The perception of the self in the Western psychology evolved mainly from the works of Freud, Jung, and Rogers. The Buddhist notions of self mislead manifestation, being a temporary gestalt formed by the interface of five skandhas or aggregates (form, feelings, perceptions, impulses, and consciousness). Each skandha is in turn a momentary pattern formed by the interaction of the other four. The fifth skandha includes eight consciousnesses, one of which results in the familiarity of the ego or self as Lilliputian, which Buddhist psychology rejects as delusion.
The concept of the Self takes many forms in Western psychology, but perpetually involves to some extent a dimension of “thingness,” the manifestation of a Lilliputian unspecified to reside within the individual, who is the thinker of thoughts, the doer of deeds, and the feeler of feelings. While radical behaviorism considers this notion of an “inner person” as an expounding fiction, most theories of personality in the West have authorized its being. The psychology of Buddhism, on the other hand, discards the belief of an inner self and proposes a radically different analysis, where thoughts exist without a thinker, deeds without a doer, and feelings without a feeler.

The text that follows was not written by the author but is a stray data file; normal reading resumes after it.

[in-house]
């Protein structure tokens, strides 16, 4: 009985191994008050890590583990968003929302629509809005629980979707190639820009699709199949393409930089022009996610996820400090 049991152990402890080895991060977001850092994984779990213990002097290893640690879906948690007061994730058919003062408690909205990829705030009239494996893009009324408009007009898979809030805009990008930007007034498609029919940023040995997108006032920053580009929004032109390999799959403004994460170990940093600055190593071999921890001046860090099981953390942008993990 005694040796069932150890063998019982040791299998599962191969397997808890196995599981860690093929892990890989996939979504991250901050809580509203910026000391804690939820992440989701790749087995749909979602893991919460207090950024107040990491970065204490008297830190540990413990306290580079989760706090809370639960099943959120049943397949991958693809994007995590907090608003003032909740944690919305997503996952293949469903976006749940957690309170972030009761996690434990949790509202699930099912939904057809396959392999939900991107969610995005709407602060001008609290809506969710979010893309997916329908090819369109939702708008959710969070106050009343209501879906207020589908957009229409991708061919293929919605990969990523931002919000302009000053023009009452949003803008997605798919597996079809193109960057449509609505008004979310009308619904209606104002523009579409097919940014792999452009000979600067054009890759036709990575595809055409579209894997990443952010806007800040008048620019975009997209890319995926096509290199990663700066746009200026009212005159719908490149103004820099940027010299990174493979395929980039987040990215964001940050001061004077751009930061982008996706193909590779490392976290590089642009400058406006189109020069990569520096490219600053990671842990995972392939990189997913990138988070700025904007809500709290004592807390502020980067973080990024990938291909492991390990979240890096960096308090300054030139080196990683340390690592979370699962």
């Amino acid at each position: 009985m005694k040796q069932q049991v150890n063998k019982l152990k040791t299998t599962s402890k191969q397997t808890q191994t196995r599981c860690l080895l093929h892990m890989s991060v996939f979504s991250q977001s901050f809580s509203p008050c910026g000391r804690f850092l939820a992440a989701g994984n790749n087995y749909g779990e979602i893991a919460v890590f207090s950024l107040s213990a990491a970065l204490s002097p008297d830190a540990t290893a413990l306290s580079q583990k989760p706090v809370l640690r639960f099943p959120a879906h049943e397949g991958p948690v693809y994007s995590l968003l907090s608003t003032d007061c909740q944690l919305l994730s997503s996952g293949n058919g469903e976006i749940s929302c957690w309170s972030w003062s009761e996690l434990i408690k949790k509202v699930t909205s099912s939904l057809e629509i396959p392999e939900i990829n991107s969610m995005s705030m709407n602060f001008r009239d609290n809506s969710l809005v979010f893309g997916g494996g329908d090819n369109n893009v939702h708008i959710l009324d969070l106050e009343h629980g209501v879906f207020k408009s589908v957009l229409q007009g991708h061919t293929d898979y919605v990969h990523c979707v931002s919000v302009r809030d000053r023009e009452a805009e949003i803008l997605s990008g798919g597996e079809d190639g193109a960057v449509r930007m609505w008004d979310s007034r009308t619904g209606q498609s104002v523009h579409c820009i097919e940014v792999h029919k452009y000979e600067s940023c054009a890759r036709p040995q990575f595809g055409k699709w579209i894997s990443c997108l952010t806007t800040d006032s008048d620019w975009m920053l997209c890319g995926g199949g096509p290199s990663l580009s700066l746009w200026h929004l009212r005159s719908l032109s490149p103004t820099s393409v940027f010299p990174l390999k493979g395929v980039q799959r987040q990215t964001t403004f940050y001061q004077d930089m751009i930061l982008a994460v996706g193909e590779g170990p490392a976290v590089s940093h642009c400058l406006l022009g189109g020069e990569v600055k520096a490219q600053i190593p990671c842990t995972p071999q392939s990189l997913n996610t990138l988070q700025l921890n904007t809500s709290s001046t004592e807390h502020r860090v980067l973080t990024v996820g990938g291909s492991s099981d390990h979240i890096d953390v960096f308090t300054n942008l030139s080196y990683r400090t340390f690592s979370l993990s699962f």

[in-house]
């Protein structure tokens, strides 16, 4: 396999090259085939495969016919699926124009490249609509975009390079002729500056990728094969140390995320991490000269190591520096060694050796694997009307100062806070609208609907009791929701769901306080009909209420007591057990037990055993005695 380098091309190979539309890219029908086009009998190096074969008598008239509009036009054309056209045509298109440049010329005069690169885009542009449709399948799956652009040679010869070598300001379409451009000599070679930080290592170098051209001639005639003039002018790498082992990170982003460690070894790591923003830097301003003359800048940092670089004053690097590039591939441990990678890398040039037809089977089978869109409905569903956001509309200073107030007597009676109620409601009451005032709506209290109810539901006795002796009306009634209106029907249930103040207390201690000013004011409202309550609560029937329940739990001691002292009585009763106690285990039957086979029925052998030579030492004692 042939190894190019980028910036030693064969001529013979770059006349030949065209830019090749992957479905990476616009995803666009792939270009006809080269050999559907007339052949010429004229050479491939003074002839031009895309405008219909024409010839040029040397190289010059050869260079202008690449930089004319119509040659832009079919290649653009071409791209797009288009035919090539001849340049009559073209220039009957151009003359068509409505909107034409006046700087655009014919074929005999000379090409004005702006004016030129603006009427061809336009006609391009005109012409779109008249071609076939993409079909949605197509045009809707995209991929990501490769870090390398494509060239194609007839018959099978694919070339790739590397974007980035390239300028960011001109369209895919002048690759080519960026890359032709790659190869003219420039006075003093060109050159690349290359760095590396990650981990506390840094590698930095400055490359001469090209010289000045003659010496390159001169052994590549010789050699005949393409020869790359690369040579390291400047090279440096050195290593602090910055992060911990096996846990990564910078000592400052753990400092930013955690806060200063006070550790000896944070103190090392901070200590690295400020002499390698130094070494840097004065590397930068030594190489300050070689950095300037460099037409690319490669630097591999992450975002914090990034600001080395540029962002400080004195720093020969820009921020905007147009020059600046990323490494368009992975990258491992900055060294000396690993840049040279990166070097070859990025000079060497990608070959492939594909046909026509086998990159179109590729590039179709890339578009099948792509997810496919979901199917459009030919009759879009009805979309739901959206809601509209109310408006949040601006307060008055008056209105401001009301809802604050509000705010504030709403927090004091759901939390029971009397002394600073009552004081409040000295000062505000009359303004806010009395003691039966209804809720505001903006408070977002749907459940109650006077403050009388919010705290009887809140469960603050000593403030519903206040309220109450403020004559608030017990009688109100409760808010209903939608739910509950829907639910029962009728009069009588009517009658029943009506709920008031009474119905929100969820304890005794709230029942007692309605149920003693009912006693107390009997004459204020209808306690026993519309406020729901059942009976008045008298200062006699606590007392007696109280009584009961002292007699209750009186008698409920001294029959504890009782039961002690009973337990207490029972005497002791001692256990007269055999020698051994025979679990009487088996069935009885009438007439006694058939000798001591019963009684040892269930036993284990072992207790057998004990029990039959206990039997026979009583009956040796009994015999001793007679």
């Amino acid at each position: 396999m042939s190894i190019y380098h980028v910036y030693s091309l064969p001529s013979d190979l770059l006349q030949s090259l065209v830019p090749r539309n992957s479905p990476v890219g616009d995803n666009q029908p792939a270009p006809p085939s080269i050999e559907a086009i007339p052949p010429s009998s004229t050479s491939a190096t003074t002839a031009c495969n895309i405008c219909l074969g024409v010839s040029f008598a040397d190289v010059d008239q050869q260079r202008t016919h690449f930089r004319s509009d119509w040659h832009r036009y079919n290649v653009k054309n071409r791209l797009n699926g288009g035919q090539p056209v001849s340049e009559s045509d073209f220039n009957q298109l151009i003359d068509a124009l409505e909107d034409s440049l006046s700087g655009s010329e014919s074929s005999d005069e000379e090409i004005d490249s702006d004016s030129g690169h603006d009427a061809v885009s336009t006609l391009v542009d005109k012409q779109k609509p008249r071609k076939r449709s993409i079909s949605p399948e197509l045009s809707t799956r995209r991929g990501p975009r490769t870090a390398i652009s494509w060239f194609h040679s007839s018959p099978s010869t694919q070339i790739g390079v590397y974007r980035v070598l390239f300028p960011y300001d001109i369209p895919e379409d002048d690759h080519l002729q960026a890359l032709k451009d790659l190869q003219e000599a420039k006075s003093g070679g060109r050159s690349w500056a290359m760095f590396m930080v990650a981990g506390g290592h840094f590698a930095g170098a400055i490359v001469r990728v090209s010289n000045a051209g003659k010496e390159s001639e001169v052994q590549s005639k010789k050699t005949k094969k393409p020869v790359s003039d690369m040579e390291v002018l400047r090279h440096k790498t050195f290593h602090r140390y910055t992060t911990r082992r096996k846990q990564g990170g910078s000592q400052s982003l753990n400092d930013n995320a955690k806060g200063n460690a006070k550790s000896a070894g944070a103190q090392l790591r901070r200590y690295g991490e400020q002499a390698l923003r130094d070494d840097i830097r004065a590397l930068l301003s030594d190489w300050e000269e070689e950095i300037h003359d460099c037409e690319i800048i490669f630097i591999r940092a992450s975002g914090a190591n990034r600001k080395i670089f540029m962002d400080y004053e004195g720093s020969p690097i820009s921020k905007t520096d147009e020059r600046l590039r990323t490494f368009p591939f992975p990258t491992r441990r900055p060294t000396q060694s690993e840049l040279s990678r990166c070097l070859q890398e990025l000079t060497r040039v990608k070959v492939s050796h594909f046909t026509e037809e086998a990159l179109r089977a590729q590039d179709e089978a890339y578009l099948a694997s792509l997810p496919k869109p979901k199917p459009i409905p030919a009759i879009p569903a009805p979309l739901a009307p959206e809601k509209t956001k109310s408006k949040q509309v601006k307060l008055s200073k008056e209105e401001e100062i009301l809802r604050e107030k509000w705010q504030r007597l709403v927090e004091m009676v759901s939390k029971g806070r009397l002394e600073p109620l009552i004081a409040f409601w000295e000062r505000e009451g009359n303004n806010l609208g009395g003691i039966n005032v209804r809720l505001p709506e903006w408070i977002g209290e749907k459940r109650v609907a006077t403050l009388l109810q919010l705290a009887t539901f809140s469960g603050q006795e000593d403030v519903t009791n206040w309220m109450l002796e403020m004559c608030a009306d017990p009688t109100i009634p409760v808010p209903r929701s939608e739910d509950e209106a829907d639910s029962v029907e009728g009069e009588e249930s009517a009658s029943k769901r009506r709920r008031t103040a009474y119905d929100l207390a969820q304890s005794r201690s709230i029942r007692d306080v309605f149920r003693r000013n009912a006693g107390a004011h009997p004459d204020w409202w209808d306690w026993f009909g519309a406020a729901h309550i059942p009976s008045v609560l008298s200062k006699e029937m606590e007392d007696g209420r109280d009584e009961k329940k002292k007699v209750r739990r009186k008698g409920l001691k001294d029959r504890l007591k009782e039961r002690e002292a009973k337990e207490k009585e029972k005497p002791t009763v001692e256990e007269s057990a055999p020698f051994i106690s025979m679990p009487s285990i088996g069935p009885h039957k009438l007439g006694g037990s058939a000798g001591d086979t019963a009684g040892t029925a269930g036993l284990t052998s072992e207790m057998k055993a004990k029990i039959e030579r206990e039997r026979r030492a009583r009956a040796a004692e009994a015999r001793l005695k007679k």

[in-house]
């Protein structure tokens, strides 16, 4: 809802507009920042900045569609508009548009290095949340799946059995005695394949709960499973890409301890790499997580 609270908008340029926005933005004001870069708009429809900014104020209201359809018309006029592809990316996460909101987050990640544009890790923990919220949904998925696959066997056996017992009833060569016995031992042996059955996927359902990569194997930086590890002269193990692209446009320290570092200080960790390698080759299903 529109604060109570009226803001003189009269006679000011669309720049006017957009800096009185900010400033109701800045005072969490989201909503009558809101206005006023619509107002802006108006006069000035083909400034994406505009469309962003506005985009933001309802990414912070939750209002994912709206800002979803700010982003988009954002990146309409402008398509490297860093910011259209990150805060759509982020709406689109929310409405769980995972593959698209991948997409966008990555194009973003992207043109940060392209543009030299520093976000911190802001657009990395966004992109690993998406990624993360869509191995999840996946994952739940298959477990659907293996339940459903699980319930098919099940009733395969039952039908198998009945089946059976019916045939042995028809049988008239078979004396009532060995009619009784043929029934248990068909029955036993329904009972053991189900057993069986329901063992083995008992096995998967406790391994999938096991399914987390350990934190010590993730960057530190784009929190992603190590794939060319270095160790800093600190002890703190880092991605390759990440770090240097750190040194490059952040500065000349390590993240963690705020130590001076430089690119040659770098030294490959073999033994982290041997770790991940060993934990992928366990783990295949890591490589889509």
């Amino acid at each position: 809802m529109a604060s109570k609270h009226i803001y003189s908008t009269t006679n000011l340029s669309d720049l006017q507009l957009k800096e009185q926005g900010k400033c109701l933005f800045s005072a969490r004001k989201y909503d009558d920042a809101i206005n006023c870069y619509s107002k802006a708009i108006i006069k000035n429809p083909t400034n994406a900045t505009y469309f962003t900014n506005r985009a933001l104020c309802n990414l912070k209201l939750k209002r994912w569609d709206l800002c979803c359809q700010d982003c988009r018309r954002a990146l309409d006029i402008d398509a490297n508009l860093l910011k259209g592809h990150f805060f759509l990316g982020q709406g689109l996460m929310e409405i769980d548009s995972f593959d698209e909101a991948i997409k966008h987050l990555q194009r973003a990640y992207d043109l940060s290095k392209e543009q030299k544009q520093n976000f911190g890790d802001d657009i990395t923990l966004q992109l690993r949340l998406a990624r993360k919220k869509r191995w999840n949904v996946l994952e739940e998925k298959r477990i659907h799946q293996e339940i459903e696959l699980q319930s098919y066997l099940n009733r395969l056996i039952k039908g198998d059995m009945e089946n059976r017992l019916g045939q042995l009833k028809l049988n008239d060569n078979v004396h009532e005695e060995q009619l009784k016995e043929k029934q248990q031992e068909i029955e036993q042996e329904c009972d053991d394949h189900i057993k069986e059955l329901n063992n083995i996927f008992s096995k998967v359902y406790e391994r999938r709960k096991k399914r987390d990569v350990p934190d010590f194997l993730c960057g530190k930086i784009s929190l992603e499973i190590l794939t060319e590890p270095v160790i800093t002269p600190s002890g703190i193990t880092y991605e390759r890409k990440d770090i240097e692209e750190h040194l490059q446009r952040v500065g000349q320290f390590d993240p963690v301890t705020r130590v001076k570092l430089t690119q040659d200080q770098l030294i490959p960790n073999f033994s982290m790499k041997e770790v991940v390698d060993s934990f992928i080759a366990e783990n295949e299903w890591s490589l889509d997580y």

The origins of the notion of an inner self in Western psychology and philosophy are found in the idea of the soul in the Judeo-Christian tradition, whose idea was actually derived in part from the writings of Philo, a Jewish theologian, and Plotinus, a pagan neo-Platonic philosopher. Fundamentally the soul, mind, or self was viewed as an inner essence or entity, different from the body, in charge of voluntary processes, essentially a “little man inside of the head,” a Lilliputian within the individual, eventually responsible for the person’s thoughts and actions.
Sigmund Freud (1940) presented a complex model of this inner self in his pyramidal analysis of the human personality into id, ego, and superego, which became a distinguishing feature of his psychoanalytic theory. While the unconscious and non-rational id stood for the organic constituent of the personality, and the superego, another non-rational agency, for the internalized societal aspects of the individual, it was particularly the lucid ego, which functioned as the Lilliputian perpetrator of the personality. The ego in turn served as the imitation for the self in a number of theories developed by those who wrote in the wake of Freud.
The origins of the notion of an inner self in Western psychology & philosophy
Ms. Meenakshi Thakur(Assistant Professor)